For most dental practices, marketing remains an ad hoc, reactionary activity where common mistakes are repeatedly made.
But as the dental environment becomes ever more competitive, effective marketing will impact on your ability to differentiate your practice to attract new patients and increase your treatment uptake. So let’s take a look at what you should avoid.
Not starting with the end in mind
If you are prepared to invest time and money into your marketing, then your practice needs to have a vision of where it is going, with clearly written marketing objectives on how it will be achieved. Not only will they guide you, but they will ensure that you have a benchmark from which you can measure your success.
Put time aside to really think about what you want to achieve. Do you want to increase the number of new patients you attract on a monthly basis from X to Y? Do you want to carry out more cases of a certain treatment?
Whatever your objectives are, make sure they are communicated to the whole team.
Not allocating time and resource to your marketing
This is not uncommon, as few dental practices can justify the employment of a dedicated marketing manager, so the responsibility usually falls to either the principal or the practice manager (or both).
Despite the fact that both of these people have more central roles to fulfil within the practice, marketing must not take a back seat. Each week or month, time should be set aside and a budget should be aligned with your overall marketing objectives.
If you’d like an easy way of working out a budget for a specific marketing activity, ask yourself this question – how much would you pay for a new patient or the take-up of a particular treatment?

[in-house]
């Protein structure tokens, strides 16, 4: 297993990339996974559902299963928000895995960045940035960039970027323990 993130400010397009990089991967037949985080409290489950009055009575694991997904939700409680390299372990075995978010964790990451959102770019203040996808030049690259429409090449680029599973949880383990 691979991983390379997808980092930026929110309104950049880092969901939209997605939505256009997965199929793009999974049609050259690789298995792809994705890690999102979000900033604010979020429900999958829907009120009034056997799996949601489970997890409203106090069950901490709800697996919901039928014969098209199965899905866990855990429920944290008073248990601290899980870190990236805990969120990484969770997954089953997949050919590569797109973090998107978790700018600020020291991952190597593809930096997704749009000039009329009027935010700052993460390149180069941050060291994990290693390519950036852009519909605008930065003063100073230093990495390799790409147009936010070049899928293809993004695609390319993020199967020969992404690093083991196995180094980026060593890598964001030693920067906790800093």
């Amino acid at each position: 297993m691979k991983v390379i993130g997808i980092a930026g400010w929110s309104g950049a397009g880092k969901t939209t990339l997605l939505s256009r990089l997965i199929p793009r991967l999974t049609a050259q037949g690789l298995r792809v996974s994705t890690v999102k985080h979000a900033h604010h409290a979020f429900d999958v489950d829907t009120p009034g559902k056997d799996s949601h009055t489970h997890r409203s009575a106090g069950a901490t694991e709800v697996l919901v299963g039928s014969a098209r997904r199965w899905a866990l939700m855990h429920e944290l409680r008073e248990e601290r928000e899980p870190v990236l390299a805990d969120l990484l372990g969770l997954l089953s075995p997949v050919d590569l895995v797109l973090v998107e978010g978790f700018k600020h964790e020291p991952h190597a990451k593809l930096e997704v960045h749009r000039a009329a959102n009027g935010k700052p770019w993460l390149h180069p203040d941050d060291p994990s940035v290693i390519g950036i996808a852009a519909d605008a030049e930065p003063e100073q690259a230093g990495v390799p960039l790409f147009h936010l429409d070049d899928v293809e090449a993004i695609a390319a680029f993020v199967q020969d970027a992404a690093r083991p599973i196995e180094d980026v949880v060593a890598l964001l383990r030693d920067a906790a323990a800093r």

For example, if you were to take out an advert at a cost of £500 in your local paper to promote a treatment, let’s say implants – how many new implant patients would you need to consider the advert a success?
You may think that for a treatment that costs £1,500, a cost per patient acquisition of £50 would be good – which means for the advert to be successful it needs to generate 10 new implant cases. If you only get five, they’ve cost you £100 each – is that still a good result for you?
Not capturing, measuring or analysing your data
In marketing, information is king! The more you know and understand about your market, customers and how they respond to your marketing activity, the better placed you are at making informed decisions.
So, for instance, the advert you placed to promote your treatment, how many responses did you get? If you don’t record this, how can you judge whether it is worth carrying on running the advert again? If it’s not worth it, then you don’t do it again.
Overall, you need to ask yourself, ‘what do we know that we don’t know?’ and then put a plan in place to find out, record it and then analyse it.
Not understanding the importance of your website
If you were looking for a new hairdresser, what would you do? Google it, right? Or you might ask a trusted friend for a recommendation…and then what would you do? Probably check out the website.
We live in a day and age where all roads lead to your website. Yet most practices do not even have one or, if they do, then it is doing them more harm than good.
To put it simply, your website is one of your most important marketing tools. Do not underestimate the fundamental importance of it.
Not making it about the customer
Choose any town in the UK and Google the phrase ‘dentist in [chosen town]’. Now take a look at the landing pages of all the first-page results.
How many talk in dental terms such as ‘endodontics’ or ‘periodontics’ and how many have a lovely photograph of the surgery or the outside of the practice? This is all well and good, but what does it mean to a potential patient?
For the customer, dentistry is a means to an end – greater self-esteem, a fresh healthy mouth, the ability to smile or eat with confidence – that’s what is important to them.
So your communication needs to focus on the benefits your services provide, not the features of the delivery.
A simple tip, when thinking about your services always follow it up with ‘which means that’. For instance: ‘We offer Invisalign (feature), which means that you can get the smile you want without the need for braces (benefit).
Much like anything else in your dental practice, marketing is an investment and should give you a return.
If you introduce a few simple principles then allocating financial resource and time to marketing will give you worthwhile insights, allowing you to take control and make it work positively to support you to grow a profitable and sustainable dental practice.